- Bad Packets LLC has released a report that confirms over 80 cryptocjacking schemes against them
- 170,000 servers have allegedly been compromised
- Crypto related crimes on the rise
As interest in the cryptocurrency industry grows, so does cryptocurrency-related crime. This was evidenced this week when the Bad Packets LLC began investigating incidences of over 80 crypto jacking schemes that targeted Mikro Tik routers.
The results of their investigations have been released and it seems that thousands of devices that make use of their service have been compromised.
The investigation was first triggered by a number of compromises a few months ago which uncovered an even larger problem.
Old Software Vulnerabilities Targeted
The breach of security is, fortunately, not a mystery to Bad Packets who have revealed that it was caused by malicious parties exploiting a vulnerability in their technology.
The vulnerability is CVE-2018-14847 which, unfortunately, is embedded in all versions of Mikro Tik up till version 6.42. However, Mikro released a patch to combat the vulnerability in record time. Unfortunately, the recent report indicates that some device owners and operators have not applied it, which means they are still vulnerable to compromise.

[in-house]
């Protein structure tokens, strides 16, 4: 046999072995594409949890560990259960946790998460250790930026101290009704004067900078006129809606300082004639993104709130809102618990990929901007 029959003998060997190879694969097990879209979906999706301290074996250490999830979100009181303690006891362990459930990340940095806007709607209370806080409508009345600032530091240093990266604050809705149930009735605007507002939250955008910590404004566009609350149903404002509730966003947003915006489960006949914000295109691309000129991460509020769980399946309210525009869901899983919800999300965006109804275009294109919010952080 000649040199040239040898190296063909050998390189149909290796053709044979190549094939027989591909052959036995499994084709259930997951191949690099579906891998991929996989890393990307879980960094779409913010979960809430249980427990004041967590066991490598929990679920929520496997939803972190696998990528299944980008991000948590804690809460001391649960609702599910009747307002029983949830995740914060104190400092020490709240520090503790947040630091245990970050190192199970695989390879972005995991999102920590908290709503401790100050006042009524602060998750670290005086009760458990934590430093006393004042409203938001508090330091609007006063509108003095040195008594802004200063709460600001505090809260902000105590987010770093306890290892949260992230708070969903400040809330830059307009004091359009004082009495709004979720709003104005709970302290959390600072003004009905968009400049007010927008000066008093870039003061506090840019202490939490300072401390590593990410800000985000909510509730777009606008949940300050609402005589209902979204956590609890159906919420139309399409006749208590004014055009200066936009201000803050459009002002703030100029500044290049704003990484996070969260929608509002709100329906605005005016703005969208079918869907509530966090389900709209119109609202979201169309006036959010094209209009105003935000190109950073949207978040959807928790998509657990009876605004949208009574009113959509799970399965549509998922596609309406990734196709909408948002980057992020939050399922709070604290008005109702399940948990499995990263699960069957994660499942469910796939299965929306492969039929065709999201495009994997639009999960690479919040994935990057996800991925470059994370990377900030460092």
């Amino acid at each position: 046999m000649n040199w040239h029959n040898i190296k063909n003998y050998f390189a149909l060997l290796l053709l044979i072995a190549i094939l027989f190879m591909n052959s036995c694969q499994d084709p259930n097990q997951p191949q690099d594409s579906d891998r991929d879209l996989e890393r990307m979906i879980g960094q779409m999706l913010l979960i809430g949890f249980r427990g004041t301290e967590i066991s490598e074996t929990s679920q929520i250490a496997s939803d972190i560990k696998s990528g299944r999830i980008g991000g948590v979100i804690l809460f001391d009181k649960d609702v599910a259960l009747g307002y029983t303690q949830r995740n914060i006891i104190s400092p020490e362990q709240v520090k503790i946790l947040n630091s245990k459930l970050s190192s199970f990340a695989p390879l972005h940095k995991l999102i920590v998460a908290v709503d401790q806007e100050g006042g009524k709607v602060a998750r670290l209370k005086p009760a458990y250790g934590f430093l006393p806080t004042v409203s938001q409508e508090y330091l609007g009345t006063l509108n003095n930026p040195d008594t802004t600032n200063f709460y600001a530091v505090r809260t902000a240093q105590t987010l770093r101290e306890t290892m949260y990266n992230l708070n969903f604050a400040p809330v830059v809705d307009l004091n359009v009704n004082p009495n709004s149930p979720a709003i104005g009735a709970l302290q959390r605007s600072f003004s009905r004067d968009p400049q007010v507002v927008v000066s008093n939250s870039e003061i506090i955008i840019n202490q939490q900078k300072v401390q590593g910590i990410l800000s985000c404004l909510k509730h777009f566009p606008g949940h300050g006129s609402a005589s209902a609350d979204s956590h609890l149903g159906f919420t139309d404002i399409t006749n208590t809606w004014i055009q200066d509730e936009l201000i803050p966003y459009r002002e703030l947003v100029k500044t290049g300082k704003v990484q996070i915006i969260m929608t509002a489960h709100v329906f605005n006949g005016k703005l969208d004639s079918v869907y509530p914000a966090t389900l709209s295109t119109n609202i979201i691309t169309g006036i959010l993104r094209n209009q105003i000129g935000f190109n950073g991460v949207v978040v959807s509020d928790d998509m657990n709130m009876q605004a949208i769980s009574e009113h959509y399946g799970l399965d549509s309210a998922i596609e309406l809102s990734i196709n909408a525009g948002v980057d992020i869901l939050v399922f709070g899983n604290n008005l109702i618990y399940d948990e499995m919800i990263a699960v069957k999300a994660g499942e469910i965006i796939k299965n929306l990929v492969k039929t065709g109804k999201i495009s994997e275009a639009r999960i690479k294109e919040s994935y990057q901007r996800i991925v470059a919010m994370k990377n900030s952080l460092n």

The compromises in question are far from random. In fact, it has been reported that over 170,000 Mikro Tik routers in Brazil alone have been targeted. According to Kenin:
“Let me emphasize how bad this attack is. The attacker wisely thought that instead of infecting small sites with few visitors, or finding sophisticated ways to run malware on end-user computers, they would go straight to the source; carrier-grade router devices.”
Despite several warnings from the company, many routers have continued to be compromised, with malware such as CoinHive, Crypto-loot, and Coinimp, which allegedly affected over 115,000 servers.
Two service providers in Iran, AS59566, and AS56616, apparently, are the largest hosts of compromised devices
Combating the Infection
Remarkably enough, despite all these, AV companies have not flagged the URL (https://srcip[.]com/src.js) that the malware originates from.
Users of CoinBlockerLists are protected from the malware as the URL is automatically blocked.
While informing the public and releasing a patch have been helpful steps, it is apparent that more needs to be done by Bad Packets and other organizations like them to prevent future occurrences and remedy them when they do occur.